We conducted a whole genome scan to find the genes that regulate RA in rat genome. First, we obtained the genes for every chromosome and QTL from the Ensembl database (release 48) (www.ensembl.org/index.html), and then we searched PubMed (www.ensembl.org/index.html) and OMIM (Online Mendelian Inheritance in Man; www.ncbi.nlm.nih.gov/sites/entrez) to get a preliminary list of candidate genes associated with arthritis. The search terms were the combination of the symbol of the gene and arthritis. We performed the searching using PGMapper, software newly developed by us and available online at www.genediscovery.org/pgmapper/index.jsp (24). Then, we read the associated literature to determine the connection between those preliminary candidate genes and RA. A gene is considered to be a RA-associated gene if it was associated with RA in at least one of the following studies: 1) functional studies such as knockouts, transgenics, mutagenesis, RNA interference, etc.; 2) association studies; and 3) clinical studies. Through this method, we identified 185 RA-associated genes in the whole rat genome; among them, 124 are located in QTL regions. The catalogue of all RA-associated genes and the relevant literature indicating their candidacy can be found in supplemental table I.4 In total, there are significantly more RA-associated genes in QTL regions than in non-QTL regions. To investigate whether this is also true at the chromosomal level, we examined the distribution of RA-associated genes for every chromosome. Fig. 1 shows the distribution of those genes between QTL and non-QTL regions for each chromosome. We found that the chromosomal distribution of RA-associated genes is complex. The QTL on Chr5, Chr6, Chr10, Chr12, Chr14, and Chr20 cover all RA-associated genes. There are more RA-associated genes in QTL regions than in non-QTL regions on six chromosomes, including Chr1, Chr2, Chr4, Chr7, Chr15, and Chr18. However, fewer RA-associated genes were found in QTL regions than non-QTL regions on Chr3, Chr8, Chr9, Chr16, and Chr19. There is no difference for ChrX. Surprisingly, no QTL have been identified on Chr11, Chr13, and Chr17, although obvious candidate genes exist. The information of genes on ChrY is still not available in the Ensembl database, so all QTL and genes on ChrY are excluded from our analysis. We also found that most RA-associated genes are located in QTL regions on Chr1, Chr2, Chr4, and Chr10. Similarly, there are more QTL identified on these chromosomes, suggesting that these chromosomes may play an important role in the regulation of arthritis. In addition, we also performed a two-tailed paired-sample t test using standard statistical software (SPSS) after excluding the chromosomes without arthritis QTL and the p value was 0.049, indicating that there is a statistically significant difference between the number of RA-associated genes within and outside QTL.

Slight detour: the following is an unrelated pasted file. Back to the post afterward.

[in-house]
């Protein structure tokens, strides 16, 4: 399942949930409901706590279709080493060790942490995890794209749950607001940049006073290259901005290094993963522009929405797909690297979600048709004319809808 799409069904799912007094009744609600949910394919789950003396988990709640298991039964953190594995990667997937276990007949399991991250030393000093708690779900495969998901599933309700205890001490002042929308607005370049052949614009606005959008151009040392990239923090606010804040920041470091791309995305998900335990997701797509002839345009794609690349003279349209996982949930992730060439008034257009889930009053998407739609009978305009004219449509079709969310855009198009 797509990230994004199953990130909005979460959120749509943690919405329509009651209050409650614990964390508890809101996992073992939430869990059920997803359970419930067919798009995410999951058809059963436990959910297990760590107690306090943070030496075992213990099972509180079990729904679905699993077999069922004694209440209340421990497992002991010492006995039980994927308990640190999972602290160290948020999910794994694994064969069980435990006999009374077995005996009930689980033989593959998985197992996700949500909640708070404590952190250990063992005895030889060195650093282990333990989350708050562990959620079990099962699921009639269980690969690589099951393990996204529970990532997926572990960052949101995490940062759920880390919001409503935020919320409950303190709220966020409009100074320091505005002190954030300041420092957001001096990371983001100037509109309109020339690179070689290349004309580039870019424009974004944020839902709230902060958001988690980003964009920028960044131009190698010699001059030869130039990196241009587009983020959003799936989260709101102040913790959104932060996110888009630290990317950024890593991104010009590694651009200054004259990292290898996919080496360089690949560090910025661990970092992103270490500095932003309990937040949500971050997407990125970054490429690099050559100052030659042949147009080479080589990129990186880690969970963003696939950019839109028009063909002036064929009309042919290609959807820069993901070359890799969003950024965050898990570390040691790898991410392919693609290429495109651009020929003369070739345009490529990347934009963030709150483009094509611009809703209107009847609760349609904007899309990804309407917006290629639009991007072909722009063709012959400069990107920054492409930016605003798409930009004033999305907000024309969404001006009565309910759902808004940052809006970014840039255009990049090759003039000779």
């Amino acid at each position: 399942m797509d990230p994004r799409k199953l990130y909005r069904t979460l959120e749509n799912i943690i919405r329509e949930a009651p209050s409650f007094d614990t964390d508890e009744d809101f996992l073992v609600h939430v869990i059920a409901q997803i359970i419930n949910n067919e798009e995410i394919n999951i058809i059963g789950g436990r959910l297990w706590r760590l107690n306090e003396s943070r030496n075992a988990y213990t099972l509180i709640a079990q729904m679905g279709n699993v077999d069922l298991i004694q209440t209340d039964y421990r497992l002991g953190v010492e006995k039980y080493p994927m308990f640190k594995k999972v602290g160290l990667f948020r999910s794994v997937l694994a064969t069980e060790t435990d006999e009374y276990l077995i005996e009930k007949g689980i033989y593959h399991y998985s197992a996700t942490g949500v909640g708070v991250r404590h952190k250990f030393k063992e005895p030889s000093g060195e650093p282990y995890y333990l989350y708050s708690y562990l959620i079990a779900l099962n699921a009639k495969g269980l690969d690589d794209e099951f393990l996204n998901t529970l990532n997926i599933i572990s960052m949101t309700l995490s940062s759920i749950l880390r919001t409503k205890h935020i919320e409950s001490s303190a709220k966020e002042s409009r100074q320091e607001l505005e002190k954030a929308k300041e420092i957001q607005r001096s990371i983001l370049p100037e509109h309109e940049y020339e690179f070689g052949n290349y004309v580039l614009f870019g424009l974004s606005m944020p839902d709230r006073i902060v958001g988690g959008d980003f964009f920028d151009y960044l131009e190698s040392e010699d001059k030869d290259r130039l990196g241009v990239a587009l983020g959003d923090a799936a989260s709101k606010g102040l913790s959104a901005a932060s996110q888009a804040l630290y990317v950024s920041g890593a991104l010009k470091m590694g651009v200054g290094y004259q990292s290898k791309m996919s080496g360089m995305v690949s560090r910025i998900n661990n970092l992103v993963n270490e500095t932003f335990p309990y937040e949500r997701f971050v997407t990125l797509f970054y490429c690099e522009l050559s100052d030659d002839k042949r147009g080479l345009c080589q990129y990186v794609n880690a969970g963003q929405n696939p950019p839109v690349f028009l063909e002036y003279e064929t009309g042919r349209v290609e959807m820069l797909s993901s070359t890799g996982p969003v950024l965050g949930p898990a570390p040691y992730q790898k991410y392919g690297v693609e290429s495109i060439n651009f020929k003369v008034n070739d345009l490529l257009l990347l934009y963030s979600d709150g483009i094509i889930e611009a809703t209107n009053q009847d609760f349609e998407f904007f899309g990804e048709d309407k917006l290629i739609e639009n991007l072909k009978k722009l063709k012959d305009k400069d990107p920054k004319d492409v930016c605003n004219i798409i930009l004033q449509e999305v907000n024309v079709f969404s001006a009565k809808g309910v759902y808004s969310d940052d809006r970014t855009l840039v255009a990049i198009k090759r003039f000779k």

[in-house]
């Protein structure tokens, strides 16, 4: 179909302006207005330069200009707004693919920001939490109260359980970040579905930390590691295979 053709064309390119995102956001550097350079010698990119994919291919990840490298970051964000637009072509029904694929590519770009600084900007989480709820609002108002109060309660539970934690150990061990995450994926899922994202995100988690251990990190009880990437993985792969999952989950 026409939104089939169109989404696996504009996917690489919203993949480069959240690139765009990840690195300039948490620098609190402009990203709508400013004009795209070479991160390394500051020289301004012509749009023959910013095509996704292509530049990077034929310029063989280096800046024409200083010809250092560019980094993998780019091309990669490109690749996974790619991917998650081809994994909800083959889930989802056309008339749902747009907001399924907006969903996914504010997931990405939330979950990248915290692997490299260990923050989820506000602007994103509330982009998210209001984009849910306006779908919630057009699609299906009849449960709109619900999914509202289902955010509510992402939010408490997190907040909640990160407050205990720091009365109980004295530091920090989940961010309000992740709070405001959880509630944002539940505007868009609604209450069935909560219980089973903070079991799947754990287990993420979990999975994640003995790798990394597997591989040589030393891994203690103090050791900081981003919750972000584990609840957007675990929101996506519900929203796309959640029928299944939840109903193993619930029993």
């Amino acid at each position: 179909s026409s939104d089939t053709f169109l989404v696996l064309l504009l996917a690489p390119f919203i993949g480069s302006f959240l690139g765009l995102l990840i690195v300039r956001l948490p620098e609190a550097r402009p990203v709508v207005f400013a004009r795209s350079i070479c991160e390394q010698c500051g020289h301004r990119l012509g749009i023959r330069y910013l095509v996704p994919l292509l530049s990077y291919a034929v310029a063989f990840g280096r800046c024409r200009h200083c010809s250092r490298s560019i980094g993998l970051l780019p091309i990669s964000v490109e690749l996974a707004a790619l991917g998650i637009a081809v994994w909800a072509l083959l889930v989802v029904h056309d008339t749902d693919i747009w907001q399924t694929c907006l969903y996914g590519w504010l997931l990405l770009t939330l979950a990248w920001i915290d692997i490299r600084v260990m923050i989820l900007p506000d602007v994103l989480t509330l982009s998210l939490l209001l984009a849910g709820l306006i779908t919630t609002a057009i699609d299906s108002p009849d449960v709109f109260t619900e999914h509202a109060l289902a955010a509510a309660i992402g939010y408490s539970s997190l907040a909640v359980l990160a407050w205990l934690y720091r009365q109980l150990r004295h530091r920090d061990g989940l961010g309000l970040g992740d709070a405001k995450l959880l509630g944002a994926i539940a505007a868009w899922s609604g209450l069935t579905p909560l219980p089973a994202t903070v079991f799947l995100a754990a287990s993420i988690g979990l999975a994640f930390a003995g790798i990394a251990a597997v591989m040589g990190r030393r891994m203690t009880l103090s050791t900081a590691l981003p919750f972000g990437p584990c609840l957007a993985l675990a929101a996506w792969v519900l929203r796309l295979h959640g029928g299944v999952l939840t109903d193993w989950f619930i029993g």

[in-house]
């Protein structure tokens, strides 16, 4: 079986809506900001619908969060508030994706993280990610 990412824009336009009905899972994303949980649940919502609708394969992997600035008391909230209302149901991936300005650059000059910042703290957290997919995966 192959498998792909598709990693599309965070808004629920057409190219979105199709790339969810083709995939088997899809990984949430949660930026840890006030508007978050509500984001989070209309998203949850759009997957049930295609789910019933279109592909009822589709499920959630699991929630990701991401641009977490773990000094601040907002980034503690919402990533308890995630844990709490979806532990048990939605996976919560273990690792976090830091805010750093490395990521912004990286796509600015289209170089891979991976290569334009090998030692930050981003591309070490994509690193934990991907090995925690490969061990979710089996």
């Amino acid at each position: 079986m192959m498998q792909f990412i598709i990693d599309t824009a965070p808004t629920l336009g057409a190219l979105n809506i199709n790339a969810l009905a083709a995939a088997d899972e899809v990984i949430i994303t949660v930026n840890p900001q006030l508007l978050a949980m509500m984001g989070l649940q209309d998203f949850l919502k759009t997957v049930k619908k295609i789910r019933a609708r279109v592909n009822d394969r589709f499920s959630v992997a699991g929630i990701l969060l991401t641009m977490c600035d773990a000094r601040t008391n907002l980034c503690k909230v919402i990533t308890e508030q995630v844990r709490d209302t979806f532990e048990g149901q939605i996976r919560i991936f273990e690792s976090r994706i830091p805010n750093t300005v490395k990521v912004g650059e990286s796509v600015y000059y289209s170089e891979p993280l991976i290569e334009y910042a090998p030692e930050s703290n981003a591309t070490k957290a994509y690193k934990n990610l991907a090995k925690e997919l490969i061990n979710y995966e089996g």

FIGURE 1.